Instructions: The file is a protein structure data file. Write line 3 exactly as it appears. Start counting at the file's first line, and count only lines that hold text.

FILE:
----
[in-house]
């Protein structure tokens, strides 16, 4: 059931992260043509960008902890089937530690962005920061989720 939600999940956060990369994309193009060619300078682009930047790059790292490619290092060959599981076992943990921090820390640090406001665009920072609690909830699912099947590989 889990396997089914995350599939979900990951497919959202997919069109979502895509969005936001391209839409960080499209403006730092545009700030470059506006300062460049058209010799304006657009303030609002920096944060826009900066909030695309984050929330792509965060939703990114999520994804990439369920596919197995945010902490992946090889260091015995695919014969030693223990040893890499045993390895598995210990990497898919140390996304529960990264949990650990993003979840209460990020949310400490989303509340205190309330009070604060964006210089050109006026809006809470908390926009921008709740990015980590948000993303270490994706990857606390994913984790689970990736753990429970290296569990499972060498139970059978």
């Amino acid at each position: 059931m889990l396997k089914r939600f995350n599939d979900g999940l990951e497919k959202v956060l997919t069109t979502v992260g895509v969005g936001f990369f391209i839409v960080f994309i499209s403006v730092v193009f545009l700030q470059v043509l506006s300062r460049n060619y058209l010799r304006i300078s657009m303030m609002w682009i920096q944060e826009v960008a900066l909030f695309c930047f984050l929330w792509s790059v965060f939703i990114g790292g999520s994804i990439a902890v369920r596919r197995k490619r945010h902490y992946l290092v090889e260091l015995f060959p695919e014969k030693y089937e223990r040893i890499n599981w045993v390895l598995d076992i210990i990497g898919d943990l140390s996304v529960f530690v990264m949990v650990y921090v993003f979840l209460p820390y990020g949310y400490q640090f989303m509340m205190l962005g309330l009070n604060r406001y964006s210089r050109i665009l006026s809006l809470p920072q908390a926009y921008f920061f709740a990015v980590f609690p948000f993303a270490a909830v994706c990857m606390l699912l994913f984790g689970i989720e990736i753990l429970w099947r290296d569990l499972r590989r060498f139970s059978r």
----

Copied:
């Amino acid at each position: 059931m889990l396997k089914r939600f995350n599939d979900g999940l990951e497919k959202v956060l997919t069109t979502v992260g895509v969005g936001f990369f391209i839409v960080f994309i499209s403006v730092v193009f545009l700030q470059v043509l506006s300062r460049n060619y058209l010799r304006i300078s657009m303030m609002w682009i920096q944060e826009v960008a900066l909030f695309c930047f984050l929330w792509s790059v965060f939703i990114g790292g999520s994804i990439a902890v369920r596919r197995k490619r945010h902490y992946l290092v090889e260091l015995f060959p695919e014969k030693y089937e223990r040893i890499n599981w045993v390895l598995d076992i210990i990497g898919d943990l140390s996304v529960f530690v990264m949990v650990y921090v993003f979840l209460p820390y990020g949310y400490q640090f989303m509340m205190l962005g309330l009070n604060r406001y964006s210089r050109i665009l006026s809006l809470p920072q908390a926009y921008f920061f709740a990015v980590f609690p948000f993303a270490a909830v994706c990857m606390l699912l994913f984790g689970i989720e990736i753990l429970w099947r290296d569990l499972r590989r060498f139970s059978r």